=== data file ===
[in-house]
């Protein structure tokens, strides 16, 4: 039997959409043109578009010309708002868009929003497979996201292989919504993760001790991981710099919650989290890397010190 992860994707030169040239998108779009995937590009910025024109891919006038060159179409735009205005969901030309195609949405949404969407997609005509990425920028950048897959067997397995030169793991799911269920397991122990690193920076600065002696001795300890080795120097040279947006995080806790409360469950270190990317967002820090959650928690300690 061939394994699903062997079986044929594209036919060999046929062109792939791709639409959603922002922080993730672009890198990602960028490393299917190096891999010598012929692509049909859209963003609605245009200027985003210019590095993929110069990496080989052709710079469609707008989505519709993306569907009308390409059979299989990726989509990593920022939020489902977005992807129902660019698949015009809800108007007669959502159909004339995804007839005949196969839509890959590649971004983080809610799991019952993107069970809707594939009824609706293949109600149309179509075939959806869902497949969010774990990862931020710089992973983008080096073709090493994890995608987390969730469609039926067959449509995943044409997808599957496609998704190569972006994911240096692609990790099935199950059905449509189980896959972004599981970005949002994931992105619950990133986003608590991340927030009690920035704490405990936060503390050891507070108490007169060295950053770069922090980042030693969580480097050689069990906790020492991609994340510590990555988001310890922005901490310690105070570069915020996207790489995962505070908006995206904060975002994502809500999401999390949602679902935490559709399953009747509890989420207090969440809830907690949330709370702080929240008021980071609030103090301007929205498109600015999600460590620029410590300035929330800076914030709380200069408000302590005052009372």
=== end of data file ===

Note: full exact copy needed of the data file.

[in-house]
């Protein structure tokens, strides 16, 4: 039997959409043109578009010309708002868009929003497979996201292989919504993760001790991981710099919650989290890397010190 992860994707030169040239998108779009995937590009910025024109891919006038060159179409735009205005969901030309195609949405949404969407997609005509990425920028950048897959067997397995030169793991799911269920397991122990690193920076600065002696001795300890080795120097040279947006995080806790409360469950270190990317967002820090959650928690300690 061939394994699903062997079986044929594209036919060999046929062109792939791709639409959603922002922080993730672009890198990602960028490393299917190096891999010598012929692509049909859209963003609605245009200027985003210019590095993929110069990496080989052709710079469609707008989505519709993306569907009308390409059979299989990726989509990593920022939020489902977005992807129902660019698949015009809800108007007669959502159909004339995804007839005949196969839509890959590649971004983080809610799991019952993107069970809707594939009824609706293949109600149309179509075939959806869902497949969010774990990862931020710089992973983008080096073709090493994890995608987390969730469609039926067959449509995943044409997808599957496609998704190569972006994911240096692609990790099935199950059905449509189980896959972004599981970005949002994931992105619950990133986003608590991340927030009690920035704490405990936060503390050891507070108490007169060295950053770069922090980042030693969580480097050689069990906790020492991609994340510590990555988001310890922005901490310690105070570069915020996207790489995962505070908006995206904060975002994502809500999401999390949602679902935490559709399953009747509890989420207090969440809830907690949330709370702080929240008021980071609030103090301007929205498109600015999600460590620029410590300035929330800076914030709380200069408000302590005052009372």